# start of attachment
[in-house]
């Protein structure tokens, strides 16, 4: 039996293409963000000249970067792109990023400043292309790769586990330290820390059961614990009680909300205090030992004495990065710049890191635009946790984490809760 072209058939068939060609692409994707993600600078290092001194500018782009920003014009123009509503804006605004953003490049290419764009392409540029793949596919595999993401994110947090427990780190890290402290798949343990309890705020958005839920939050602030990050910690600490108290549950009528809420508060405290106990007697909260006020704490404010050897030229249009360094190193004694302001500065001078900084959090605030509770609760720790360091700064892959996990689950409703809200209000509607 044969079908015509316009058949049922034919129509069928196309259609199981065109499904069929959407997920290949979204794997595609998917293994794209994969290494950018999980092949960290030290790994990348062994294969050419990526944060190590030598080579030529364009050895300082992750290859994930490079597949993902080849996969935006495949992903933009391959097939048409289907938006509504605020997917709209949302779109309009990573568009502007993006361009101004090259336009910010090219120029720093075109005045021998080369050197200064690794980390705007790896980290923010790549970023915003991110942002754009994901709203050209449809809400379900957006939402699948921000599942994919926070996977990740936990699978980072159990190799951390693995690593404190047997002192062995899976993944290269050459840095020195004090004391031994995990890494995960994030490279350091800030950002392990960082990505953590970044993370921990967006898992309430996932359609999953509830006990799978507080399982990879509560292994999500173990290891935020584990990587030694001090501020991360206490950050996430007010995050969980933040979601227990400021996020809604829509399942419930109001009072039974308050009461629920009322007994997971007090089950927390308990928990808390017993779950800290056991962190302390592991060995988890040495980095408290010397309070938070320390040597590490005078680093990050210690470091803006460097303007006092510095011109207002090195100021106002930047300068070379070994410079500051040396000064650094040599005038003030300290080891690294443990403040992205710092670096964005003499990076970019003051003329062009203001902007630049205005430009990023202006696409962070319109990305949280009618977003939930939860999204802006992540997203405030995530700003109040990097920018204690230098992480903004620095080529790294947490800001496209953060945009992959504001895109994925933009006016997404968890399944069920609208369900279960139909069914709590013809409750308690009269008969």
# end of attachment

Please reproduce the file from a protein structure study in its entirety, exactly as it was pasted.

[in-house]
């Protein structure tokens, strides 16, 4: 039996293409963000000249970067792109990023400043292309790769586990330290820390059961614990009680909300205090030992004495990065710049890191635009946790984490809760 072209058939068939060609692409994707993600600078290092001194500018782009920003014009123009509503804006605004953003490049290419764009392409540029793949596919595999993401994110947090427990780190890290402290798949343990309890705020958005839920939050602030990050910690600490108290549950009528809420508060405290106990007697909260006020704490404010050897030229249009360094190193004694302001500065001078900084959090605030509770609760720790360091700064892959996990689950409703809200209000509607 044969079908015509316009058949049922034919129509069928196309259609199981065109499904069929959407997920290949979204794997595609998917293994794209994969290494950018999980092949960290030290790994990348062994294969050419990526944060190590030598080579030529364009050895300082992750290859994930490079597949993902080849996969935006495949992903933009391959097939048409289907938006509504605020997917709209949302779109309009990573568009502007993006361009101004090259336009910010090219120029720093075109005045021998080369050197200064690794980390705007790896980290923010790549970023915003991110942002754009994901709203050209449809809400379900957006939402699948921000599942994919926070996977990740936990699978980072159990190799951390693995690593404190047997002192062995899976993944290269050459840095020195004090004391031994995990890494995960994030490279350091800030950002392990960082990505953590970044993370921990967006898992309430996932359609999953509830006990799978507080399982990879509560292994999500173990290891935020584990990587030694001090501020991360206490950050996430007010995050969980933040979601227990400021996020809604829509399942419930109001009072039974308050009461629920009322007994997971007090089950927390308990928990808390017993779950800290056991962190302390592991060995988890040495980095408290010397309070938070320390040597590490005078680093990050210690470091803006460097303007006092510095011109207002090195100021106002930047300068070379070994410079500051040396000064650094040599005038003030300290080891690294443990403040992205710092670096964005003499990076970019003051003329062009203001902007630049205005430009990023202006696409962070319109990305949280009618977003939930939860999204802006992540997203405030995530700003109040990097920018204690230098992480903004620095080529790294947490800001496209953060945009992959504001895109994925933009006016997404968890399944069920609208369900279960139909069914709590013809409750308690009269008969």